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Sorting through gardening catalogs is heavy work

January 23, 2009 - Jessica Walliser from Pittsburgh Tribune Review


Promises, promises, promises. Open any of the garden catalogs arriving in the mailbox on a seemingly daily basis, and you’re sure to read a lot of them. Filtering through all that flowery prose to find the real potential garden gems is no small feat. Not to mention figuring out which companies are the reliable ones with good customer service, knowledgeable phone operators and quality products. It’s a lot of work to be a gardener in the winter.

I’ve had my share of bum experiences with catalog companies over the years, and I’ve learned through a lot of trial and error which ones to rely on and which catalogs to toss into the recycle bin immediately. I’d like to share some of my favorites with you and let you know what I’ll be looking for as I flip through their pages.

For foodies who like to grow their own, there is no better browse than the catalog from Baker Creek Heirloom Seeds. Serious veggie gardeners can spend months ogling this one. Jere Gettle, Baker Creek’s young owner, travels the world to find unique, delicious varieties of everything from “Asian Winged” beans to “Cream of Saskatchewan” watermelons.

The catalog is beautiful, and because they sell more than 1,275 selections, you will, no doubt, find something your family will love. I have met the Gettles and can promise you a positive catalog shopping experience. Details: rareseeds.com.

Next on my list is the Raintree Nursery catalog. They don’t sell seeds at Raintree; they sell fruit trees, vines and brambles. I have bought from them on four occasions and have been very pleased. Although they are located in the Pacific Northwest, their catalog lists varieties suited to Western Pennsylvania, and their bare-root fruit trees are shipped to your door at the perfect planting time.

Each package comes with specific planting instructions, and you can buy books about pruning techniques and pruning equipment from them. I plan to add two of Raintree’s paw paw trees to our orchard this year. Details: http://www.raintreenursery.com.

Having not made a purchase from the Burpee seed company in about 10 years, I plan to give it a try again this year. The only reason I stopped buying from them was because I try to plant organic seeds whenever I can, and Burpee offers only about 30 organic selections.

Still, they are a quality company; so this year, I will go back, if only to buy some flower varieties. I’m a Cosmos fan, so I’ll be trying ‘Rose BonBon.’ The new plant I’m most excited to try this season also hails from Burpee. ‘Fireworks’ gomphrena is going to find a sweet little home in my front perennial bed. It looks just amazing. Details: http://www.burpee.com.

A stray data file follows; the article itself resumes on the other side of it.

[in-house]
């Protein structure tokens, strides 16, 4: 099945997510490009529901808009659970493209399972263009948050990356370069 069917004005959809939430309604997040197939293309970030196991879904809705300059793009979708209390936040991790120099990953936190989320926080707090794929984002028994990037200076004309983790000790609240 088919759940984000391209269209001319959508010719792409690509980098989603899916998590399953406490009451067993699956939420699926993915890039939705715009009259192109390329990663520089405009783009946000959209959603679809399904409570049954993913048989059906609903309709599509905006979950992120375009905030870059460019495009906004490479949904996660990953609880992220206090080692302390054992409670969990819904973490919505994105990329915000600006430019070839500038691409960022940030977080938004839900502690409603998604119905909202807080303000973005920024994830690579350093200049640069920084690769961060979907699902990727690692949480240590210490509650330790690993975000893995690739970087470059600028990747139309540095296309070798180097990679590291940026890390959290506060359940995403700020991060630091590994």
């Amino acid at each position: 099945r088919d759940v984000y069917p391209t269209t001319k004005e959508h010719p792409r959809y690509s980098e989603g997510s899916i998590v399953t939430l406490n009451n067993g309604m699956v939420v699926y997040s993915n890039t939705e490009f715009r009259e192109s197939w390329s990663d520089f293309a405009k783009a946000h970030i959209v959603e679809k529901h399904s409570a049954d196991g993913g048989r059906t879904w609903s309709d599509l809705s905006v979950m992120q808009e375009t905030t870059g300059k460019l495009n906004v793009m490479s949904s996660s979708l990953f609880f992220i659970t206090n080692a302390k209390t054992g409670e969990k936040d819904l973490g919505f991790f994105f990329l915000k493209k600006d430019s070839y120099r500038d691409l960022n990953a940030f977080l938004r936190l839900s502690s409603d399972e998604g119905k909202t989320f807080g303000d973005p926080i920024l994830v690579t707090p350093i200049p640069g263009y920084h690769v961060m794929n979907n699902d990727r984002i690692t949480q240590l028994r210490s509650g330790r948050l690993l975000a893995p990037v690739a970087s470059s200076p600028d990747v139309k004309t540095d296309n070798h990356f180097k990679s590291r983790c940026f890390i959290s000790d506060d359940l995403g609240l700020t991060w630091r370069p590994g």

The Territorial Seed Co. is a personal favorite for several reasons. First, I’ve had great germination rates for years from the same packet of stored seeds. Second, they have a ton of helpful, hard-to-find tools in the catalog. But, mostly, I love them for their seed potatoes. It’s hard to find organically grown seed potatoes, and Territorial offers 10 varieties at a decent price. Details: http://www.territorialseed.com.

Flower fans will revel in the catalog of Select Seeds from Union, Conn. Their tagline is “Heirloom treasures for modern gardens,” and the catalog is arranged by use instead of by the alphabet. There are 16 pages of plants listed as “fragrant” (who knew?). Other categories include “containers,” “cottage garden annuals” and “foliage” plants.

It’s an interesting organizational method and will, no doubt, be helpful to newer gardeners looking to find the perfect plant for a specific use. They have some great, old-fashioned flower varieties that are hard to come by in other, more cookie-cutter, catalogs. Details: http://www.selectseeds.com.

And, for me, the catalog of all catalogs comes from Peaceful Valley Farm and Garden Supply. They have everything—and I mean everything—a gardener is ever going to need. Loppers, compost bins, mole traps, liquid fertilizers, seeds, plants, cover crops and live beneficial insects just barely scratch the surface.

I keep the catalog on my desk year-round (I think they put out only two catalogs a year) and am constantly using it as a reference guide through the growing season. Peaceful Valley is one of the pioneers of the sustainable-gardening marketplace, and their customer-service agents have answered all kinds of tough questions from me over the years without skipping a beat. Details: http://www.groworganic.com.

So enjoy the winter, the Super Bowl and the snow days. Spring comes soon enough and, with it, comes plenty of thrilling new garden promises.

Horticulturist Jessica Walliser, co-author of the book “Grow Organic,” can be heard from 7-8 a.m. Sundays on KDKA Radio’s “The Organic Gardeners.”

Read more: Sorting through gardening catalogs is heavy work - Pittsburgh Tribune-Review http://www.pittsburghlive.com/x/pittsburghtrib/s_608537.html#ixzz1NxwmeNuZ

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